This will come as no surprise to my friends but in a frenzy about the coronavirus early on, when I rushed to the store to stock up, I bought dog food, poo bags and treats. That’s it. No toilet paper, no hand sanitizer, no canned beans. If the apocalypse arrived, I felt, we would be completely prepared.
Because I love my dog. Of course, I love my dog. It’s an old story, old as domesticated grey wolves brightening the lives of nomadic hunter-gatherers 15,000 years ago. Though I doubt paleo dog-love looked anything like the current canophilia happening in my house. Those wolves probably didn’t have a personal doctor, daybeds in every room, a morning snack of almonds munched in happy unison with their owner.
My dog is a small, hairy Cavalier King Charles—of course he is–who sheds so much his fur floats like hay bales through our house. But my god he is cute. Archie is the pineapple of my eye. He is the spoiled youngest sibling of my two older children and is indulged in a way they have never been. He gets fed when he bangs on his bowl imperiously; his stack of treats is bigger and more expensive; he features more prominently on my Facebook page.
The irony is that I bought Archie for my children. I found him second-hand from an online ad. His owner, the mother of a teenage boy who had bought Archie for his girlfriend at a pet shop in a grand romantic gesture, had to sell. The girlfriend was no longer, the boy had moved out and the mother already had a dog and a full-time job and was not prepared for a puppy.
The reason he’s become ‘my’ dog is that he refused to imprint on my children. It is a common problem among mothers I am told. These dogs are not dumb, they know who is in control of the pantry. Archie ignores my children and follows me from room to room, his chestnut eyes intent, questioning, adoring. As a mother of older children, I am naturally flattered.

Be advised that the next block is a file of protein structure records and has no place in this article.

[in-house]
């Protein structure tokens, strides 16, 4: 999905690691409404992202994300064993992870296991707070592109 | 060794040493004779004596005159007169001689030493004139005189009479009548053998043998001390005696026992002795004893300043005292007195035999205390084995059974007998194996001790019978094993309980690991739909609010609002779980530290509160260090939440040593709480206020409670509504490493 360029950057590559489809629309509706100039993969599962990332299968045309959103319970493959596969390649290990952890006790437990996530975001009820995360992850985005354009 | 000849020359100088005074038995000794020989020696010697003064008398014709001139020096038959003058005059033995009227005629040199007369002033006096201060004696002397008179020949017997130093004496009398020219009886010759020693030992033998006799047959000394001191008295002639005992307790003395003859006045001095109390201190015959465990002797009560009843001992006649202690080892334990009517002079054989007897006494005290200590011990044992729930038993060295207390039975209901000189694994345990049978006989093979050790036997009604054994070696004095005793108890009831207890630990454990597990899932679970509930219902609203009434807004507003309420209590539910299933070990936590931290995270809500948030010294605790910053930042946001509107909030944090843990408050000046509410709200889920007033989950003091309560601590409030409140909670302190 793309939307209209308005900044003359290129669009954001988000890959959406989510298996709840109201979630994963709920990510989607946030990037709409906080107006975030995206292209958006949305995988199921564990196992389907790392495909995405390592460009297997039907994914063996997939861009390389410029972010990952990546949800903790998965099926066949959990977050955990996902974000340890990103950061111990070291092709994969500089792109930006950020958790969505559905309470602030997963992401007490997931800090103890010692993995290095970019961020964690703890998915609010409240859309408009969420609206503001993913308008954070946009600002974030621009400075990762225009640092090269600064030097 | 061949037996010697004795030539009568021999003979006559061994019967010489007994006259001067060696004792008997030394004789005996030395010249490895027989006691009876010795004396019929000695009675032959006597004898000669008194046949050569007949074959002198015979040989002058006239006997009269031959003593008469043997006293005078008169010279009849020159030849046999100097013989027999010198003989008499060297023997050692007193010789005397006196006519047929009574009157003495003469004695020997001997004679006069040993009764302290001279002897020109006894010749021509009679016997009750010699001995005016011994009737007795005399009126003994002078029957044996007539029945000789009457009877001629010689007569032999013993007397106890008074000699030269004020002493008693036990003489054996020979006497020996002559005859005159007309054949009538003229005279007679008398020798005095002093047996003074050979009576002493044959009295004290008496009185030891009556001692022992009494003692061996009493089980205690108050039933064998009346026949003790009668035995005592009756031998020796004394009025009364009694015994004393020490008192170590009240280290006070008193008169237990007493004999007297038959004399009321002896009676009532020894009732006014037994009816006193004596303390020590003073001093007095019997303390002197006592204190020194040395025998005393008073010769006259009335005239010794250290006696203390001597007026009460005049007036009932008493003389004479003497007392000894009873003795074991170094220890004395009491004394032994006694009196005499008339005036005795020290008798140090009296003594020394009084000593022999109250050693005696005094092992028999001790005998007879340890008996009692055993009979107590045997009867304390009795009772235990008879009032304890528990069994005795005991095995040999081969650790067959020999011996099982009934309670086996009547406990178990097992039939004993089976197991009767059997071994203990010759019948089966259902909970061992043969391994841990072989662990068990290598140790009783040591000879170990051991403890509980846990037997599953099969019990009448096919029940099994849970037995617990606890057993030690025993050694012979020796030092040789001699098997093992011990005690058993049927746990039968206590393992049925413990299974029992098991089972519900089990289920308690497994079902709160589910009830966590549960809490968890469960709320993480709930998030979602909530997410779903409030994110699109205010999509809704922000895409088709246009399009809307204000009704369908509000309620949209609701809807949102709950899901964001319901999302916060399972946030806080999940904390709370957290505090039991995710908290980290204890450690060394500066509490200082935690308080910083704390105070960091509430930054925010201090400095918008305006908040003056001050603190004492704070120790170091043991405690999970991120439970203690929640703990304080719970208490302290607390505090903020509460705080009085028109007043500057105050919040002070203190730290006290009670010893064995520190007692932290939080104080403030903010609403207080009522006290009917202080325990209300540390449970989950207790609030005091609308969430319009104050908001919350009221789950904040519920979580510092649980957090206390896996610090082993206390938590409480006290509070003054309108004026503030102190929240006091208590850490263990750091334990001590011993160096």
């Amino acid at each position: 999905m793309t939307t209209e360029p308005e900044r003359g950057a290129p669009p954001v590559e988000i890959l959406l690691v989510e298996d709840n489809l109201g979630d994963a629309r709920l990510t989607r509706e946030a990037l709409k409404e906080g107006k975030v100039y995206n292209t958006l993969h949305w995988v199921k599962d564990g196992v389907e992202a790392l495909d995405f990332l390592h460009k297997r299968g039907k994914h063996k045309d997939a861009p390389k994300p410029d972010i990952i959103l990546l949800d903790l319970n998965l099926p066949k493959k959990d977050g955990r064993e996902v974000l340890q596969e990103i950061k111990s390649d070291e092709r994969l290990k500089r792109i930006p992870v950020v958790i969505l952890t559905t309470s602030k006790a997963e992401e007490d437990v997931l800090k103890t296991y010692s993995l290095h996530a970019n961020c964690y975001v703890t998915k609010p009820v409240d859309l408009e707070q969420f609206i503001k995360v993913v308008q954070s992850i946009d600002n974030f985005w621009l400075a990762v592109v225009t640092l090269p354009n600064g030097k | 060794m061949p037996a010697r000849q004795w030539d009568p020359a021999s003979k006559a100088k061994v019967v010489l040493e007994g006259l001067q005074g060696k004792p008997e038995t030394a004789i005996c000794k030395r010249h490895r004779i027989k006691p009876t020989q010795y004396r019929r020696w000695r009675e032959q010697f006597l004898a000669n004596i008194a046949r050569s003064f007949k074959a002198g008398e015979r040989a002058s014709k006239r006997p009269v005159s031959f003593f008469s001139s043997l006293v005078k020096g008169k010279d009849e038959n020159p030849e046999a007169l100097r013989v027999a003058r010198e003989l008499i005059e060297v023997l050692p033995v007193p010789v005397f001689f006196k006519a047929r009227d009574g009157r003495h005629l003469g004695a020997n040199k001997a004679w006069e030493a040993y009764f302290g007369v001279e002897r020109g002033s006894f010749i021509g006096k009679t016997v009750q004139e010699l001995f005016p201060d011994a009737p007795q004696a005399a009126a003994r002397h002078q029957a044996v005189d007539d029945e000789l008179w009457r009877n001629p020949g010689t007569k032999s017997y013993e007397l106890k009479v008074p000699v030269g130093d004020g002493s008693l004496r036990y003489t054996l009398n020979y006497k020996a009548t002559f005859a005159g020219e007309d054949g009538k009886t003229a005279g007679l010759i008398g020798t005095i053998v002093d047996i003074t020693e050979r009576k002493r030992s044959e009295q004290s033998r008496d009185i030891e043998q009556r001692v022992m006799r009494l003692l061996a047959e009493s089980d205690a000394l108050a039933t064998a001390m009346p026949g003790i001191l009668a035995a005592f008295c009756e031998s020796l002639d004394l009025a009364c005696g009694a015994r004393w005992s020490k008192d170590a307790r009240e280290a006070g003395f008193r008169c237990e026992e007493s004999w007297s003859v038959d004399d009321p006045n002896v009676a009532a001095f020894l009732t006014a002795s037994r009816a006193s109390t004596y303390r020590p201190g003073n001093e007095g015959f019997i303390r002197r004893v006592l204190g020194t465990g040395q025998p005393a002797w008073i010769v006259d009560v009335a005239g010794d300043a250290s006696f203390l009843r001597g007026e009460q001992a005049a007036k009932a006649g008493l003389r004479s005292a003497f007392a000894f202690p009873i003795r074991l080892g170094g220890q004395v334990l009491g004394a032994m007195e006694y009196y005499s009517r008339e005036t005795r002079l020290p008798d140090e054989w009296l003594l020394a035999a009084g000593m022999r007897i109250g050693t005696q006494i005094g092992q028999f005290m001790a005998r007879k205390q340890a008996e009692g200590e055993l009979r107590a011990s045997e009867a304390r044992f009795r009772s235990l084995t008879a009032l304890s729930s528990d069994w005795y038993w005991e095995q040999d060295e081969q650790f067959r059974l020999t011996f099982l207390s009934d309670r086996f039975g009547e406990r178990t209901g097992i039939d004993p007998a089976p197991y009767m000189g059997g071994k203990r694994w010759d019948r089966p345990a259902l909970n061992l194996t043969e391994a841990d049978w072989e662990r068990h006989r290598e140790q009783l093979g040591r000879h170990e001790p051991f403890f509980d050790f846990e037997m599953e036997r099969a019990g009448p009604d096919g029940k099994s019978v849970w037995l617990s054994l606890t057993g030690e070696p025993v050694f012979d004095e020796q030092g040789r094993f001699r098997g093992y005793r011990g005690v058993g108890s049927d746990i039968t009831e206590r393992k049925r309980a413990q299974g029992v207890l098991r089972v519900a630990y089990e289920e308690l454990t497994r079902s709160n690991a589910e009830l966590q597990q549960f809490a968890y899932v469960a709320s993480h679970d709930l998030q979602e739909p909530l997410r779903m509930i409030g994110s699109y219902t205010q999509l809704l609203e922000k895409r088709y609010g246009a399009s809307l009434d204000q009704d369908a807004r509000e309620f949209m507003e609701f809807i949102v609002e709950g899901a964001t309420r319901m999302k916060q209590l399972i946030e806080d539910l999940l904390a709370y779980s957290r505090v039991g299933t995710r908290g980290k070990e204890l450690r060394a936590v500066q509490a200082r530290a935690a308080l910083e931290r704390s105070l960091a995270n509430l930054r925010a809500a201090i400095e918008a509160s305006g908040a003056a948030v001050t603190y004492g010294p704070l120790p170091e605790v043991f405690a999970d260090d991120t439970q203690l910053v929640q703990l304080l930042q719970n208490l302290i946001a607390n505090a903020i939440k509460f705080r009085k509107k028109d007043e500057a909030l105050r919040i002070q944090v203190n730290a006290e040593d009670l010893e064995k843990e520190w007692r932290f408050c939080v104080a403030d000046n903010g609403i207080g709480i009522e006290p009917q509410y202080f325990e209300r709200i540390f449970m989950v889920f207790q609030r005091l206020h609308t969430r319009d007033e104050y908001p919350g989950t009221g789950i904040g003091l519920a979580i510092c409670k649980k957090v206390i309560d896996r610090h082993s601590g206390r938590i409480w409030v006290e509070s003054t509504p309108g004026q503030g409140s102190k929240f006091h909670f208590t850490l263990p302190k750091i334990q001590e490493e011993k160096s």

On the night Archie arrived, he walked into our kitchen and immediately set up the habit of getting away with things my children never could by lifting his leg to the wall and giving it a good squirt. He never did that again, so I’d like to think it was his way of saying hello. He was only seven months at the time. He soon learned to sleep on a new bed, not make messes, accept everyone’s cuddles, eat a new brand of food, come when he was called. In short, be a good boy. Which he is. Usually.
We got lucky. But he got lucky too. An estimated 1.2 million unwanted dogs are euthanized in the States each year. Millions are abandoned at holiday time by owners too cheap to pay for pet sitting. How vulnerable these little beings are. They pass through our lives, slaves to our whims and natures, leaving only memories of worn collars and love. So I try my best to deserve his love. And of course, he is cute.
The joy and fascination with which I interact daily with my dog is undercut by the worry that such kindness and patience should probably be shared with other humans, say other people’s children. After all, in the US, more than 1 in 6 children experience food insecurity while in 2019, the pet industry was worth more than $75 billion. Though I am not a huge participant in this new economy—Archie’s bowls are cast off plastic childrensware and his balls are tennis rejects—I do feel guilty about owning a pet because I know it takes a certain type of freedom, income and time.
But I could never give up this love. Raising children is too often about the future, about all the things I or they must do to be better, brighter, more successful. But life with a pet is a series of contained moments. Like the one I’m having right now. Archie and I are both wet from running around the block in the rain before coming back, happily panting at the exertion and shaking our coats in the hallway.
Now a computer rests on my lap, a cup of tea steaming on one side of me, Archie on the other, snoring like a sputtering propeller. It is so satisfying, so uncomplicated, so filled with love. Archie is a gift for which I am completely responsible. Which is why when I glance over at my stockpile of Gourmet Beef and Vegetable Nuggets and the Turkey Fillet Prime Treats, I know that we are prepared.